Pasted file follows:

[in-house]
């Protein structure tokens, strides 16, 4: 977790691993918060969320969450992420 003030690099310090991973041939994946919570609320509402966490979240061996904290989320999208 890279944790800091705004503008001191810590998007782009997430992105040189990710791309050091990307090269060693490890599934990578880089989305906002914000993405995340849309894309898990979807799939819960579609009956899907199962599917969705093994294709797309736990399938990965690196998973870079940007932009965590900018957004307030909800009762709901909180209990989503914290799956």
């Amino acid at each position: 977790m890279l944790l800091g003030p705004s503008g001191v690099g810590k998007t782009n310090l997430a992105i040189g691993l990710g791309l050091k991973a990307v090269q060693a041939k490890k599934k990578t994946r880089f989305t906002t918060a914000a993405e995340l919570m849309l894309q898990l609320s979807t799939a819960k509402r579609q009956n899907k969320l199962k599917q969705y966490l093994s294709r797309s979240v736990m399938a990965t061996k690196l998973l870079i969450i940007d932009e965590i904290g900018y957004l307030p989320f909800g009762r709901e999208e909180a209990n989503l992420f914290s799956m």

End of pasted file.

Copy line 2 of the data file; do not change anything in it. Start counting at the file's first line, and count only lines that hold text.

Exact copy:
């Protein structure tokens, strides 16, 4: 977790691993918060969320969450992420 003030690099310090991973041939994946919570609320509402966490979240061996904290989320999208 890279944790800091705004503008001191810590998007782009997430992105040189990710791309050091990307090269060693490890599934990578880089989305906002914000993405995340849309894309898990979807799939819960579609009956899907199962599917969705093994294709797309736990399938990965690196998973870079940007932009965590900018957004307030909800009762709901909180209990989503914290799956």